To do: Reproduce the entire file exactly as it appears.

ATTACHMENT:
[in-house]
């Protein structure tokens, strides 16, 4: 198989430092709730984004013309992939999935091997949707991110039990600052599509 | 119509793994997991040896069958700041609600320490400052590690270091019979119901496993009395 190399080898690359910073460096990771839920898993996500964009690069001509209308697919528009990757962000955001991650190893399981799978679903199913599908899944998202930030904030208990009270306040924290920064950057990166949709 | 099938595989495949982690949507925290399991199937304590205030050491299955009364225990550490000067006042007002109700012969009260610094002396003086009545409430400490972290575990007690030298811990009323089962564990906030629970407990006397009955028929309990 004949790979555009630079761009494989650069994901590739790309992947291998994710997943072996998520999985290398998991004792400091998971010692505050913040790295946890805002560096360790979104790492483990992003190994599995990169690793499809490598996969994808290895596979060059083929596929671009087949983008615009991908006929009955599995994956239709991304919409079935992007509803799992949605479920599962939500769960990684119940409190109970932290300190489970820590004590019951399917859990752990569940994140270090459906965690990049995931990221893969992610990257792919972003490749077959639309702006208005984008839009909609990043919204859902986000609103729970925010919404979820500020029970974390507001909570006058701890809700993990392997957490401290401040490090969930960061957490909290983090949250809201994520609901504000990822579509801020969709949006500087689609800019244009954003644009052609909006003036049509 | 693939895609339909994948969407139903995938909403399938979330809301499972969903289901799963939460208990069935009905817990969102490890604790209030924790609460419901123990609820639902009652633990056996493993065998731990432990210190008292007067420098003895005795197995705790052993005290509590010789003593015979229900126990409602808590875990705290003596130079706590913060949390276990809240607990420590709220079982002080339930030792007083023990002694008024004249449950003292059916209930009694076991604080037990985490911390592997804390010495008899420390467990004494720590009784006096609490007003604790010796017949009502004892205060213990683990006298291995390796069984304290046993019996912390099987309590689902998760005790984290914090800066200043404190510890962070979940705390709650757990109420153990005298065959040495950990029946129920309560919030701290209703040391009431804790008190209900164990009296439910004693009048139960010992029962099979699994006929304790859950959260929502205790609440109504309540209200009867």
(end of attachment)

[in-house]
């Protein structure tokens, strides 16, 4: 198989430092709730984004013309992939999935091997949707991110039990600052599509 | 119509793994997991040896069958700041609600320490400052590690270091019979119901496993009395 190399080898690359910073460096990771839920898993996500964009690069001509209308697919528009990757962000955001991650190893399981799978679903199913599908899944998202930030904030208990009270306040924290920064950057990166949709 | 099938595989495949982690949507925290399991199937304590205030050491299955009364225990550490000067006042007002109700012969009260610094002396003086009545409430400490972290575990007690030298811990009323089962564990906030629970407990006397009955028929309990 004949790979555009630079761009494989650069994901590739790309992947291998994710997943072996998520999985290398998991004792400091998971010692505050913040790295946890805002560096360790979104790492483990992003190994599995990169690793499809490598996969994808290895596979060059083929596929671009087949983008615009991908006929009955599995994956239709991304919409079935992007509803799992949605479920599962939500769960990684119940409190109970932290300190489970820590004590019951399917859990752990569940994140270090459906965690990049995931990221893969992610990257792919972003490749077959639309702006208005984008839009909609990043919204859902986000609103729970925010919404979820500020029970974390507001909570006058701890809700993990392997957490401290401040490090969930960061957490909290983090949250809201994520609901504000990822579509801020969709949006500087689609800019244009954003644009052609909006003036049509 | 693939895609339909994948969407139903995938909403399938979330809301499972969903289901799963939460208990069935009905817990969102490890604790209030924790609460419901123990609820639902009652633990056996493993065998731990432990210190008292007067420098003895005795197995705790052993005290509590010789003593015979229900126990409602808590875990705290003596130079706590913060949390276990809240607990420590709220079982002080339930030792007083023990002694008024004249449950003292059916209930009694076991604080037990985490911390592997804390010495008899420390467990004494720590009784006096609490007003604790010796017949009502004892205060213990683990006298291995390796069984304290046993019996912390099987309590689902998760005790984290914090800066200043404190510890962070979940705390709650757990109420153990005298065959040495950990029946129920309560919030701290209703040391009431804790008190209900164990009296439910004693009048139960010992029962099979699994006929304790859950959260929502205790609440109504309540209200009867």